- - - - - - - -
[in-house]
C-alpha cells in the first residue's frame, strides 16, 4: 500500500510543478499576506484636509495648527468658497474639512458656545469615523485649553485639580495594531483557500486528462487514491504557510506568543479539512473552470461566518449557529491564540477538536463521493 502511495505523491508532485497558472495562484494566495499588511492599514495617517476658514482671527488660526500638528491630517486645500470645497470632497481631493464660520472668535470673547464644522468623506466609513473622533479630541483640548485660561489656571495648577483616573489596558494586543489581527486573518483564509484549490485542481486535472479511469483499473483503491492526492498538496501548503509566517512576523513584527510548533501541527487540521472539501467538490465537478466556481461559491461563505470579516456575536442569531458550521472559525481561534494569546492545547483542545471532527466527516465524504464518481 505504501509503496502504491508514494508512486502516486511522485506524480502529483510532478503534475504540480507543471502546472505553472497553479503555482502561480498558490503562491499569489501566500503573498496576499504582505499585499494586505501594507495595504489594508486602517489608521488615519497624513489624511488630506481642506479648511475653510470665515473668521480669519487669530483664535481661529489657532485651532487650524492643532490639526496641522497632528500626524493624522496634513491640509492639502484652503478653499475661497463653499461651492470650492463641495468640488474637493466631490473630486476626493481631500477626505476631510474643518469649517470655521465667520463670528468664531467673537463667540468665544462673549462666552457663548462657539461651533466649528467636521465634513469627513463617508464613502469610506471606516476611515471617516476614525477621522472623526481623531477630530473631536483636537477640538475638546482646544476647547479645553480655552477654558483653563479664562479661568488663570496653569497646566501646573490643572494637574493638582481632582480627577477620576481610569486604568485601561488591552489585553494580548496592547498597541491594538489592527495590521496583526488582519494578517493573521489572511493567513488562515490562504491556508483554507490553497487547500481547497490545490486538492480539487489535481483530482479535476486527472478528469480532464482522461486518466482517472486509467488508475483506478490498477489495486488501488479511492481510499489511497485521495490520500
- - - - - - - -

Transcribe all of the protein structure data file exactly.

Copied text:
[in-house]
C-alpha cells in the first residue's frame, strides 16, 4: 500500500510543478499576506484636509495648527468658497474639512458656545469615523485649553485639580495594531483557500486528462487514491504557510506568543479539512473552470461566518449557529491564540477538536463521493 502511495505523491508532485497558472495562484494566495499588511492599514495617517476658514482671527488660526500638528491630517486645500470645497470632497481631493464660520472668535470673547464644522468623506466609513473622533479630541483640548485660561489656571495648577483616573489596558494586543489581527486573518483564509484549490485542481486535472479511469483499473483503491492526492498538496501548503509566517512576523513584527510548533501541527487540521472539501467538490465537478466556481461559491461563505470579516456575536442569531458550521472559525481561534494569546492545547483542545471532527466527516465524504464518481 505504501509503496502504491508514494508512486502516486511522485506524480502529483510532478503534475504540480507543471502546472505553472497553479503555482502561480498558490503562491499569489501566500503573498496576499504582505499585499494586505501594507495595504489594508486602517489608521488615519497624513489624511488630506481642506479648511475653510470665515473668521480669519487669530483664535481661529489657532485651532487650524492643532490639526496641522497632528500626524493624522496634513491640509492639502484652503478653499475661497463653499461651492470650492463641495468640488474637493466631490473630486476626493481631500477626505476631510474643518469649517470655521465667520463670528468664531467673537463667540468665544462673549462666552457663548462657539461651533466649528467636521465634513469627513463617508464613502469610506471606516476611515471617516476614525477621522472623526481623531477630530473631536483636537477640538475638546482646544476647547479645553480655552477654558483653563479664562479661568488663570496653569497646566501646573490643572494637574493638582481632582480627577477620576481610569486604568485601561488591552489585553494580548496592547498597541491594538489592527495590521496583526488582519494578517493573521489572511493567513488562515490562504491556508483554507490553497487547500481547497490545490486538492480539487489535481483530482479535476486527472478528469480532464482522461486518466482517472486509467488508475483506478490498477489495486488501488479511492481510499489511497485521495490520500